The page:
WASHINGTON, Sept 15 (Reuters) The CIA has banned the controversial interrogation technique known as ''water boarding,'' which simulates drowning to persuade suspects to talk, ABC News reported.
ABC said yesterday it had been told by former and current CIA officials that CIA director Michael Hayden banned the practice sometime last year at the recommendation of his deputy, Steve Kappes, and with the approval of the White House.
CIA spokesman Mark Mansfield said it was the agency's policy not to comment on interrogation techniques other than to emphasize that they have been, and continue to be, lawful.
But a US official, speaking on condition he not be identified, told Reuters: ''It would be wrong to assume programs of the past moved into the future unchanged.'' President George W Bush signed an executive order in July requiring the CIA interrogators to comply with the Geneva Conventions against torture -- five years after he exempted al Qaeda and Taliban members from the Geneva provisions.
Many human rights groups consider water boarding -- which involves pouring water over a suspect's mouth and nose to stimulate a drowning reflex -- to be torture.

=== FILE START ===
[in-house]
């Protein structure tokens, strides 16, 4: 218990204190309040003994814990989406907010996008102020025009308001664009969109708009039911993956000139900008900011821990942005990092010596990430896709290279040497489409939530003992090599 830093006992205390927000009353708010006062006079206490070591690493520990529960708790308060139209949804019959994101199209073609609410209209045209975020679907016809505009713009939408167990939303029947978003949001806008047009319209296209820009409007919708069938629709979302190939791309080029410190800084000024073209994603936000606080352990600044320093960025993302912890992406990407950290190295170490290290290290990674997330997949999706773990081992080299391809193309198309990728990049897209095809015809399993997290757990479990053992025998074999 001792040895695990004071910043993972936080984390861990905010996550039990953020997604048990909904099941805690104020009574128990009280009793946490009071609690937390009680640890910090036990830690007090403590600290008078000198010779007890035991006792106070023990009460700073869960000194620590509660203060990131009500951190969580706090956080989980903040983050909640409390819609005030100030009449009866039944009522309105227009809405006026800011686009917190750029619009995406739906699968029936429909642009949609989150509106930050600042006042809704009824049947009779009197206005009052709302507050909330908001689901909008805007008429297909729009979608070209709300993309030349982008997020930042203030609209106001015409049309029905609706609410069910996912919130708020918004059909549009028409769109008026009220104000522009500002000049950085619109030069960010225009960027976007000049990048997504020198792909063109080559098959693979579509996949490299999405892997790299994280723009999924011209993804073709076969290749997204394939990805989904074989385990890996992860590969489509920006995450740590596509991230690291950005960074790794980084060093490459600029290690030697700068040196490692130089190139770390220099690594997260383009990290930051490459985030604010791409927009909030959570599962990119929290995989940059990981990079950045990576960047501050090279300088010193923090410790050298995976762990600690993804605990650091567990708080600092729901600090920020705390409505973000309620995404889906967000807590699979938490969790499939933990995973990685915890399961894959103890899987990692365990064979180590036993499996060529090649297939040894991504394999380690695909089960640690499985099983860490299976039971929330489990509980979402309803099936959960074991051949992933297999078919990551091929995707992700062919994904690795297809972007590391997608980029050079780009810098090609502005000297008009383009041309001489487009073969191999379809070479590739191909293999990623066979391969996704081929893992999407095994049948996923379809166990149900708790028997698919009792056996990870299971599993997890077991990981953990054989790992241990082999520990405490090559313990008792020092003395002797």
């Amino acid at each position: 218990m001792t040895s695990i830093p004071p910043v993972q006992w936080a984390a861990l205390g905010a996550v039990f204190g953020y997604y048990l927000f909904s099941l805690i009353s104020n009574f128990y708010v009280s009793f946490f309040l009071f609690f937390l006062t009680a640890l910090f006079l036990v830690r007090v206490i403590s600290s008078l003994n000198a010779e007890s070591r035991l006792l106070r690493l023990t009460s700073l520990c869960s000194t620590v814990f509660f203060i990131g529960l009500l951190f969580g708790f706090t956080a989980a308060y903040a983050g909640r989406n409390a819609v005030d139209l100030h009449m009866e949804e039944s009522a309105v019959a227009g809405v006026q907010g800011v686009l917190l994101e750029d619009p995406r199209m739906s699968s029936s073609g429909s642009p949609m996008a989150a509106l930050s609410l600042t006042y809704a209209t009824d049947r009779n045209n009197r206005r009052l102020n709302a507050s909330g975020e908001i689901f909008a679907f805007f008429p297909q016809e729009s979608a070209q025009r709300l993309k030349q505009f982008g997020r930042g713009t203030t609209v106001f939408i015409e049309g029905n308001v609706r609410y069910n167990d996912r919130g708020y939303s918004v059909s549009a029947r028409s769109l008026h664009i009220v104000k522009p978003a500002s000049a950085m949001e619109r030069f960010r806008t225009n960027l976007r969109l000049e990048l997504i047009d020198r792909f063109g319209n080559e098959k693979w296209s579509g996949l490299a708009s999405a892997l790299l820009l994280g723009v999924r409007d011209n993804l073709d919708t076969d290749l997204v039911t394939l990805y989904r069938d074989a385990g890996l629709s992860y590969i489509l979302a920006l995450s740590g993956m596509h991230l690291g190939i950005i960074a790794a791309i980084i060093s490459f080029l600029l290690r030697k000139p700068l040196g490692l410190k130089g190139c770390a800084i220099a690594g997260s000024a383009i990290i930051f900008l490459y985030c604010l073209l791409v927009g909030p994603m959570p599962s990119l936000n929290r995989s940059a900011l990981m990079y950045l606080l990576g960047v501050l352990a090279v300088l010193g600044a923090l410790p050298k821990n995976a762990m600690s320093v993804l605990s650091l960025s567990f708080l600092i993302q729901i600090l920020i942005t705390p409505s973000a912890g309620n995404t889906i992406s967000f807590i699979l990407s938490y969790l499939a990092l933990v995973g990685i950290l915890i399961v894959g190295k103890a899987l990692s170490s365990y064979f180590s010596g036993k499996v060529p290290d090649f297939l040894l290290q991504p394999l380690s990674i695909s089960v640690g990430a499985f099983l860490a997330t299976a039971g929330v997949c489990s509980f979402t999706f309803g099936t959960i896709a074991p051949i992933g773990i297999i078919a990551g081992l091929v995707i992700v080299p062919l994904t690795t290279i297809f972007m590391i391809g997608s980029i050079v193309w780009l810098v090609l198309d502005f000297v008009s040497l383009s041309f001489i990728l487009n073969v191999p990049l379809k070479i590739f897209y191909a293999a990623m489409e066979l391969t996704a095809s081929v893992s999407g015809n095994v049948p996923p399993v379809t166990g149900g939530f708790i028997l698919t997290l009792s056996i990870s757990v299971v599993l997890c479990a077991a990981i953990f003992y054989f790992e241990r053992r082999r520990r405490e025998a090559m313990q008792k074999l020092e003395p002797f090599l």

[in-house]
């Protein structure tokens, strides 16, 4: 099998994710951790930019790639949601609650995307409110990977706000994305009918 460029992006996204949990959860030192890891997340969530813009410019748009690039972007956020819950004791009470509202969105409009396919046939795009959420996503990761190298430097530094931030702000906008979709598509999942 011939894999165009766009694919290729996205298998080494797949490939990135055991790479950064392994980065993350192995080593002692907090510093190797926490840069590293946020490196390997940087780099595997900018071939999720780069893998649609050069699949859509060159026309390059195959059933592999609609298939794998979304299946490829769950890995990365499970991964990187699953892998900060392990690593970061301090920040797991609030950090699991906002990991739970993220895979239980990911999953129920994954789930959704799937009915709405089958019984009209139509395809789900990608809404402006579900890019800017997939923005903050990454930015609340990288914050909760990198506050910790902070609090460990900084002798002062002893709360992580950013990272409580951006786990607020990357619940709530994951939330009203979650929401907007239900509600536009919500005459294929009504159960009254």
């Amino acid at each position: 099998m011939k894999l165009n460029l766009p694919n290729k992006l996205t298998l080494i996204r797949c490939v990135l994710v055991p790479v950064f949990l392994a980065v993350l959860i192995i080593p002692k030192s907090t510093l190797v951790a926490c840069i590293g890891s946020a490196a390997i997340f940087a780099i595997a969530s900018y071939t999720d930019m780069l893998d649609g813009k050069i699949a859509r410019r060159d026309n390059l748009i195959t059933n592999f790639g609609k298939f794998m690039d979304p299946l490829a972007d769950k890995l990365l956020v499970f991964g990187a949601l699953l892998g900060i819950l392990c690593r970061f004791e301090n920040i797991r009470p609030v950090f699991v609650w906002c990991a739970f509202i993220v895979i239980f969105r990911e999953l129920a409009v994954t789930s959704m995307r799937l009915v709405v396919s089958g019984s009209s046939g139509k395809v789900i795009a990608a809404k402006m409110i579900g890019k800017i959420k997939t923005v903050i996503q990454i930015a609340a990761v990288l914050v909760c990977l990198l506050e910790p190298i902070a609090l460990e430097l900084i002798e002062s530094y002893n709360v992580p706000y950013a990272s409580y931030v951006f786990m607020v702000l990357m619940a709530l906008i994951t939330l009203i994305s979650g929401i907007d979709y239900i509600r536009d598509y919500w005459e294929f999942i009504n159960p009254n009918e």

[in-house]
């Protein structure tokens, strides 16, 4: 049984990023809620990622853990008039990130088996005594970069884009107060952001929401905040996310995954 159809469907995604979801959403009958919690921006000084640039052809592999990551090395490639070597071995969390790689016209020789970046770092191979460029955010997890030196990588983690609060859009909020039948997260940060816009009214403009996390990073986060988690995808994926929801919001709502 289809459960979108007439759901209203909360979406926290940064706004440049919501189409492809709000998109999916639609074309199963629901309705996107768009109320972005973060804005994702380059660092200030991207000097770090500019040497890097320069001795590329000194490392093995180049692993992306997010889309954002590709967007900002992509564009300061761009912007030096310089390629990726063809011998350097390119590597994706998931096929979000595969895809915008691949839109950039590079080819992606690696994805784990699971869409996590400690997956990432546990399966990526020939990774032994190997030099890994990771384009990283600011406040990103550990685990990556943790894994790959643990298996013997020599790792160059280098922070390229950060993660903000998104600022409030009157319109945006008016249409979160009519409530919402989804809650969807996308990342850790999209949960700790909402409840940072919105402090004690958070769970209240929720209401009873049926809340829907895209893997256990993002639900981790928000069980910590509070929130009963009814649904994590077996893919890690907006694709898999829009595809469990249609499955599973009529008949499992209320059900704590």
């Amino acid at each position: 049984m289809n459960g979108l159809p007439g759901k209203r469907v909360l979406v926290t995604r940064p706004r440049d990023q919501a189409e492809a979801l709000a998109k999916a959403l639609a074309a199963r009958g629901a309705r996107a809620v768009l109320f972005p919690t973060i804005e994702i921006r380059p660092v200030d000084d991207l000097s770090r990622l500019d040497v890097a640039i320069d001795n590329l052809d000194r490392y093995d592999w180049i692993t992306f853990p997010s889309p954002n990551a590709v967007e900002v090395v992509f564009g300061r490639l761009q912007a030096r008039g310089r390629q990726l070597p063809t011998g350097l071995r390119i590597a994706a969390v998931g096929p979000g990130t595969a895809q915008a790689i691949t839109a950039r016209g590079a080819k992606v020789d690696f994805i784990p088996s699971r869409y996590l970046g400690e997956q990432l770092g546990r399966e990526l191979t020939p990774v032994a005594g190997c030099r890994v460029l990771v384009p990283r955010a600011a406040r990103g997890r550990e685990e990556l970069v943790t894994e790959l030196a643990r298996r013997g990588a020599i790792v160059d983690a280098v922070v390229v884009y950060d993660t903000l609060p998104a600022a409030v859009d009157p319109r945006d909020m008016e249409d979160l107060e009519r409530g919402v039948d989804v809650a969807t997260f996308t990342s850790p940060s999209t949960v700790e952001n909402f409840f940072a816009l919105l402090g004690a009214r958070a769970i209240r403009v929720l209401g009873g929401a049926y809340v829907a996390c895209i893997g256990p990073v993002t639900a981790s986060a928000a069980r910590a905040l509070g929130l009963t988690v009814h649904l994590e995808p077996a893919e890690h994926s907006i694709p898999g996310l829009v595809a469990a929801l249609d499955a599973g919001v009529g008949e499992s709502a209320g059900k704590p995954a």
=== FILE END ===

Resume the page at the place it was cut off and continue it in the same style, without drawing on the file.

Bush, who insists the United States does not use torture, has faced pressure at home and abroad over interrogation techniques used on suspected militants held at secret CIA prisons and other locations, including the US military prison at Guantanamo Bay, Cuba.
Last year, Vice President Dick Cheney drew fire when it appeared to many people that he endorsed the use of water boarding as an interrogation technique.
The vice president was asked by a conservative radio host from Fargo, North Dakota: ''Would you agree a dunk in water is a no-brainer if it can save lives?'' ''Well, it's a no-brainer for me,'' Cheney replied, but later said he wasn't referring to any specific interrogation technique.
The US military banned simulated drownings and seven other abusive interrogation techniques, such as forced nudity, hooding and mock executions, one year ago this month.
However, CIA interrogations are governed by a different set of rules.
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